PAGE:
by Javier Blas, Joe Carroll, and Margot Habiby: 7 March 2017
Saudi Arabian Oil Co. will pay Royal Dutch Shell Plc $2.2 billion including debt to finalize the breakup of a 19-year refining partnership known as Motiva Enterprises LLC.Saudi Aramco’s Saudi Refining unit will take full ownership of the Motiva Enterprises name and legal entity, including the largest refinery in the U.S. at Port Arthur in Texas, and 24 distribution terminals, according to a joint statement. Shell will take sole ownership of the Norco and Convent refineries in Louisiana and 11 distribution terminals.
Aramco will make a $2.2 billion balancing payment, split between debt and cash and subject to adjustments including working capital, Shell said in a separate statement. Aramco will assume almost all of Motiva’s $3.2 billion of net debt, including $1.5 billion of Shell’s share. A cash payment will cover the balance, Shell said. The arrangement will also take the Anglo-Dutch company closer to its target of selling $30 billion of assets in the three years to 2018.
“Motiva is a strong competitor among U.S. refiners, and we value this important link with the dynamic U.S. energy sector,” said Abdulaziz Al-Judaimi, senior vice president of Aramco’s downstream business. “Our intent is to continue providing Motiva with strong financial support as it transitions into a stand-alone downstream affiliate.”
The transaction is subject to regulatory approval and expected to close in the second quarter, the companies said. Shell and Aramco agreed last year to end the Motiva venture, which oversaw the three oil refineries as well as fuel terminals and fuel-branding rights in multiple U.S. states.
Under the agreement, Motiva will have the exclusive right to sell Shell-branded gasoline and diesel in Georgia, North Carolina, South Carolina, Virginia, Maryland and Washington, D.C., as well as the eastern half of Texas and most of Florida. Shell’s markets will be Alabama, Mississippi, Tennessee, Louisiana, a portion of the Florida panhandle, and the Northeastern region of the U.S.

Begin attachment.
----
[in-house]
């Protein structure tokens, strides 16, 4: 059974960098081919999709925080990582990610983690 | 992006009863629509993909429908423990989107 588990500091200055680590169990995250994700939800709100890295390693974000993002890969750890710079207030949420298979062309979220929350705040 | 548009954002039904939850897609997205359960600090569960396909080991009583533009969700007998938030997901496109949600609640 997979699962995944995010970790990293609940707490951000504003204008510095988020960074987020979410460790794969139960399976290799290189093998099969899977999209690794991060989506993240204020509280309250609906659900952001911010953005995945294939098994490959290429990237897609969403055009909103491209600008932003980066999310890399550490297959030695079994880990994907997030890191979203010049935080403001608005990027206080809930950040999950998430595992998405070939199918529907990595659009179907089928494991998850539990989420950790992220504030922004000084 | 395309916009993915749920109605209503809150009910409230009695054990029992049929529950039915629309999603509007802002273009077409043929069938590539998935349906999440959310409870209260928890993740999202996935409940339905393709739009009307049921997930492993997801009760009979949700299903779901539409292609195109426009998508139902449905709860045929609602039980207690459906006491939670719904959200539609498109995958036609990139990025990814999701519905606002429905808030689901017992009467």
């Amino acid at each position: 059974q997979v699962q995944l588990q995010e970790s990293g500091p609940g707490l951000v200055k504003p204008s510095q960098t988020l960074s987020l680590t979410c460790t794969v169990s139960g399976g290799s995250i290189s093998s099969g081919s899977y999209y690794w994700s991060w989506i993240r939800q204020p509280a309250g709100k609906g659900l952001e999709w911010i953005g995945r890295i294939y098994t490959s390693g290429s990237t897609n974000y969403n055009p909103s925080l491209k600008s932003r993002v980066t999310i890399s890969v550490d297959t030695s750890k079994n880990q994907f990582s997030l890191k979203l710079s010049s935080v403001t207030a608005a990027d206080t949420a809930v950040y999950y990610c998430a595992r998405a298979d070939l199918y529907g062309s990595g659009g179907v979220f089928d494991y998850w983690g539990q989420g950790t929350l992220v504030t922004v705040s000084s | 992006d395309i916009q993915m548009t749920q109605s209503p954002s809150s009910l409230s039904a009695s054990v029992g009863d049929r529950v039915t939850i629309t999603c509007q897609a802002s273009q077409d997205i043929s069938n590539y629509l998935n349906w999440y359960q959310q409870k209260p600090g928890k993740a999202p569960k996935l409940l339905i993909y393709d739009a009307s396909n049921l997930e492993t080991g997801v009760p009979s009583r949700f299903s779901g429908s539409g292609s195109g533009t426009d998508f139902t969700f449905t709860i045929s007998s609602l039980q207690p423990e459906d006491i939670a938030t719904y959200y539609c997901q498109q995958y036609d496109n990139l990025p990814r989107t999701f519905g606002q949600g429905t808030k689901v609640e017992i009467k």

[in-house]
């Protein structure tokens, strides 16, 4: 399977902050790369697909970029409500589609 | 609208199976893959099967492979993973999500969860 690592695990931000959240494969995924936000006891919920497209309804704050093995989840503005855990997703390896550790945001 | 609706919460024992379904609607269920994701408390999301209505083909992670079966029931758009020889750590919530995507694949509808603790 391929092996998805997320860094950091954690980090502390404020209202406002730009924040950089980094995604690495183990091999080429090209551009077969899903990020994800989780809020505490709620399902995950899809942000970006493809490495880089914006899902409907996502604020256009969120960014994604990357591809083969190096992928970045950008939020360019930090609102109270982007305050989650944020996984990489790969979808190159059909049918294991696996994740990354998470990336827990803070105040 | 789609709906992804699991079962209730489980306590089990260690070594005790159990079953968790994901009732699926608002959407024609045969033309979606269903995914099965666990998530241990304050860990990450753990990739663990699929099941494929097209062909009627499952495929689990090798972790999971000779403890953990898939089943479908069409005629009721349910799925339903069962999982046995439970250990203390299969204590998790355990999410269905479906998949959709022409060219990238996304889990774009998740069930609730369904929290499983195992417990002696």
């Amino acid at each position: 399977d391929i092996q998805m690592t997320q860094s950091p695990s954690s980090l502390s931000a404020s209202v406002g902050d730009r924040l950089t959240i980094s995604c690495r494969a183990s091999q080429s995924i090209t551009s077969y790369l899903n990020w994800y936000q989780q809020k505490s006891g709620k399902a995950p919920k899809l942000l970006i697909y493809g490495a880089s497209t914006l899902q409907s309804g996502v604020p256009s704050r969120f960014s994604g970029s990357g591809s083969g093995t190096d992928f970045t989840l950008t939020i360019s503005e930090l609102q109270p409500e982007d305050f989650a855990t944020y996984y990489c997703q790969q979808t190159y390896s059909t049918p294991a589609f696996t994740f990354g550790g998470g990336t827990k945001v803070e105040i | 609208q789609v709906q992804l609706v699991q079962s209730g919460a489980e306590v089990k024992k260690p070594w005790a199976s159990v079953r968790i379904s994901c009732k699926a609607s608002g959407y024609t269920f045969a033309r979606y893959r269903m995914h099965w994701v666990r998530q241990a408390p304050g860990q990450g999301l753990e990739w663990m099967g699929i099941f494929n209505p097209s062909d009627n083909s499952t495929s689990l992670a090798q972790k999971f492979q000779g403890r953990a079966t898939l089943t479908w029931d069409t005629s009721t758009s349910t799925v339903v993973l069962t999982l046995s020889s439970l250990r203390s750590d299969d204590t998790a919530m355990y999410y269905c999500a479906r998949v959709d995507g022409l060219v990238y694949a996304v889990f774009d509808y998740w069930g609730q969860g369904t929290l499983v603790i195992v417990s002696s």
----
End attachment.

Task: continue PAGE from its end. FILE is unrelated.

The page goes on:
Motiva, formed in 1998, was a major player in U.S. refining with capacity to process more than 1.1 million barrels of crude a day. But it was plagued by cost overruns and construction delays that eroded profits, Fadel Gheit, an analyst at Oppenheimer & Co., said in March 2016. The 600,000-barrel-a-day Port Arthur refinery suffered leaks and fires that delayed a $10 billion expansion to double the size of the plant.
A former partner in Motiva, Chevron Corp., exited the partnership in 2002 as part of a settlement with regulators that allowed it to acquire Texaco Inc. Chevron’s divestment left Shell and the Saudis as 50-50 partners in the venture.
Shell’s divestment plan is aimed at reducing debt that rose following the $54 billion acquisition of BG Group Plc. The company sold $5 billion of assets last year, has announced a further $7.2 billion of sales, including the Motiva split, and is working on an additional $2.8 billion of disposals, according to Shell.